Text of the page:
As we approach the October renewals period for solicitors’ professional indemnity (PI) insurance, smaller law firms face a perfect storm.
Since 2008 rates have risen significantly, primarily due to a sharp rise in claims, particularly in conveyancing. New entrants have been wary, while established players have exited, resulting in reduced capacity and competition. Add to this the recession boosting fraudulent claims, plus the potential double-dip scenario, and it is clear the sector faces turbulent times.
Yet in my opinion the ability of the market to withstand this turbulence is being hindered by the structures in place to support it.
Let me focus on one example. Under the ’Minimum Terms and Conditions for Professional Indemnity Insurance for Solicitors Registered in England and Wales’, where a solicitor has deliberately misrepresented information on their proposal form, or knowingly failed to disclose relevant information, the insurer is obliged to pay out.
This mandatory cover also applies even in cases of non-payment of premiums or if a firm enters run-off. I am not aware of any other industry in which cover remains in place under such circumstances.
This leaves insurers exposed and introduces a degree of uncertainty that can only be managed by reflecting it in the premiums charged. One need only consider the fact that on average, while an accountant pays approximately 0.5-1 per cent of fees on insurance, a small firm of solicitors averages between 5 and 10 per cent. Yes, this is influenced by the factors mentioned above, but uncertainty is also a factor.
Furthermore, there is no incentive for insurers to report evidence of misinformation or non-disclosure as there is no real penalty for such behaviour. Nor is there a disincentive for solicitors committing such practices, as their cover remains in place even if they are caught.
We must acknowledge that the terms played an important role in ensuring coverage for solicitors in the aftermath of the Solicitors Indemnity Fund. However, the market has changed in recent years and these conditions must be amended if the market is to remain viable for the insurance industry.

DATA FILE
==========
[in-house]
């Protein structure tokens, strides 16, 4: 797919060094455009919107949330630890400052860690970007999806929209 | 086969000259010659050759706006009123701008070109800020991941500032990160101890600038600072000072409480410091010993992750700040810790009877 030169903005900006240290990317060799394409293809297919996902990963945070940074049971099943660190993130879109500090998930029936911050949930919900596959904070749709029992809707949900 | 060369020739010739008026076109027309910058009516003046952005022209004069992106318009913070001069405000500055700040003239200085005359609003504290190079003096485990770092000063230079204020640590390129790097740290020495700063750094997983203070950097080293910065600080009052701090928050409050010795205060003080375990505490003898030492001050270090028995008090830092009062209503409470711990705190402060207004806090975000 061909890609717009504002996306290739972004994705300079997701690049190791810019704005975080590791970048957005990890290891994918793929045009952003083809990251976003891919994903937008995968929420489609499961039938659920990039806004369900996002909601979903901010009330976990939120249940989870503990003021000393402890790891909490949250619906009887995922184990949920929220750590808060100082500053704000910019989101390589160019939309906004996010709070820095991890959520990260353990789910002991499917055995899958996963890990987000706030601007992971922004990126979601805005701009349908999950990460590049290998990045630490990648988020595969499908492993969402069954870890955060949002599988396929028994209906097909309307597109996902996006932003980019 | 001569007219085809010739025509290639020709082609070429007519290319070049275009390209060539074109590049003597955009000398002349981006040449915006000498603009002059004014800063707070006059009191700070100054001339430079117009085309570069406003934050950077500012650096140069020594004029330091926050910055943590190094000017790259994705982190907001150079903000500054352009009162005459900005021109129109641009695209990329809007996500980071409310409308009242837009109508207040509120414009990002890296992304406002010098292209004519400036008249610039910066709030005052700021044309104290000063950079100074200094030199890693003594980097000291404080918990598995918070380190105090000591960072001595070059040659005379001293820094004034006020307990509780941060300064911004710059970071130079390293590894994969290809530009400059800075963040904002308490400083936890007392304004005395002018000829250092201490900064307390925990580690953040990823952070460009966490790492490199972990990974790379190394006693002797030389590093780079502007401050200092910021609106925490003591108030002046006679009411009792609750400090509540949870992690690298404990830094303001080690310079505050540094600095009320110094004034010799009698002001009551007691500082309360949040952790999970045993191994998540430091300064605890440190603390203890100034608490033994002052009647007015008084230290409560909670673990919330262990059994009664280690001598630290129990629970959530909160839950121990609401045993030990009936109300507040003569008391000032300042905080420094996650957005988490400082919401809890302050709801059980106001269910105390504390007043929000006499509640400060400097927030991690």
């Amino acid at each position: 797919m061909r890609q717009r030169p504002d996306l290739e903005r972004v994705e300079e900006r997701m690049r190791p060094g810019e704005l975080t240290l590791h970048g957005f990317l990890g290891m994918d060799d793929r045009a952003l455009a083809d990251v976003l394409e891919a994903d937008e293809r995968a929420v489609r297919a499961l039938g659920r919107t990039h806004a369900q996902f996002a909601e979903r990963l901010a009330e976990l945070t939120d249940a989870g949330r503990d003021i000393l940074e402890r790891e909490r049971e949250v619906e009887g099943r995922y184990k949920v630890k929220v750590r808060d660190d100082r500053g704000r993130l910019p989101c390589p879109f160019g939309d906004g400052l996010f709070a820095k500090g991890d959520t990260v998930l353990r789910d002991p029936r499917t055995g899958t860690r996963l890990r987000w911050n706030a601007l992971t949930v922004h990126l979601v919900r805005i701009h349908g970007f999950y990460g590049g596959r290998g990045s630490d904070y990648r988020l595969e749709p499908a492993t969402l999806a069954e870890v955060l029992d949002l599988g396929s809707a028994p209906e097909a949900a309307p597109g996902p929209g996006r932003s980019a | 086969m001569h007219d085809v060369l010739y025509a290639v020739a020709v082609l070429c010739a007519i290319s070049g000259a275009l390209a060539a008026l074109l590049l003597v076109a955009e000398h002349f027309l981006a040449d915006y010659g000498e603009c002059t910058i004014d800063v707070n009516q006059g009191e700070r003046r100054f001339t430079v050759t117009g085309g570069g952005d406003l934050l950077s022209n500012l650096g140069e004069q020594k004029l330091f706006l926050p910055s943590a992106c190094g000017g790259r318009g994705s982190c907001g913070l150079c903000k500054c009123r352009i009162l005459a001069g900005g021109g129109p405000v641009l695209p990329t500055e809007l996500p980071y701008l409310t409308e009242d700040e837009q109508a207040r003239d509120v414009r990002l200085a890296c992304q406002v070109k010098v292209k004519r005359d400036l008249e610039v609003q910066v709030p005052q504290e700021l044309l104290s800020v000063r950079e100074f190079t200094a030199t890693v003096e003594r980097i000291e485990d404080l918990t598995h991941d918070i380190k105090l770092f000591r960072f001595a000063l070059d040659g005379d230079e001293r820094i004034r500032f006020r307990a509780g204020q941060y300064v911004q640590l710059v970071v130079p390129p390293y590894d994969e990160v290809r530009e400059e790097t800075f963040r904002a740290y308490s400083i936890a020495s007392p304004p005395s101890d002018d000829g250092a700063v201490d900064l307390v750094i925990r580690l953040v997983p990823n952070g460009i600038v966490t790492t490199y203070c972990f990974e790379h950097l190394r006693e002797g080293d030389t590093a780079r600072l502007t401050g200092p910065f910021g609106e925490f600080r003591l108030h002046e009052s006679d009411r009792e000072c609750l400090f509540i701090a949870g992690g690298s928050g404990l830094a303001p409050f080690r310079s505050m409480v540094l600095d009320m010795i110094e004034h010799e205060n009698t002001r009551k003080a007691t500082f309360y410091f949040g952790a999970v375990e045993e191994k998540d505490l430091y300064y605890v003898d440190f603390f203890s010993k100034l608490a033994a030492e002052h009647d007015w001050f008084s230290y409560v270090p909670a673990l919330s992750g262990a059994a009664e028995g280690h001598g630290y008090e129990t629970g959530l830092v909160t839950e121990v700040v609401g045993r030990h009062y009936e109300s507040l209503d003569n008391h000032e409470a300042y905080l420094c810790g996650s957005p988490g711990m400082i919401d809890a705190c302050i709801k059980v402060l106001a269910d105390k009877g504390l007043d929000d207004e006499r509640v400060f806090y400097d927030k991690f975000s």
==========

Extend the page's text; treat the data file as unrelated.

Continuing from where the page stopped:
In May the Association of British Insurers called for the terms to be amended to allow insurers to void policies in cases of misrepresentation or non-disclosure. I would support this move.
In effect this is a quality control issue. By removing this so-called safety net we are promoting an environment based on utmost good faith. If strong regulatory action was taken against guilty firms it would encourage insurers to expose these practices and provide a disincentive.
This would create a more attractive market, stimulate competition and improve the opportunity for firms to obtain premiums more commensurate with their risk profiles. Removing uncertainty should also serve to cut rates.
The ability for insurers to void a policy could also have a positive impact on the assigned risks pool, which is suffering from overcrowding, as it would not be required to pay out on claims where evidence of deliberate misrepresentation or non-disclosure was found.
The Solicitors Regulation Authority should move quickly when evidence of such practices is discovered to shut down offending firms. However, consideration must be given to how clients of such firms are compensated. This compensation fund could be in the form of an industry levy.
In such volatile market conditions, any steps to create greater stability in the PI sector must be taken. I believe that providing insurers with the ability to void policies in the event of non-disclosure or misrepresentation is one such step.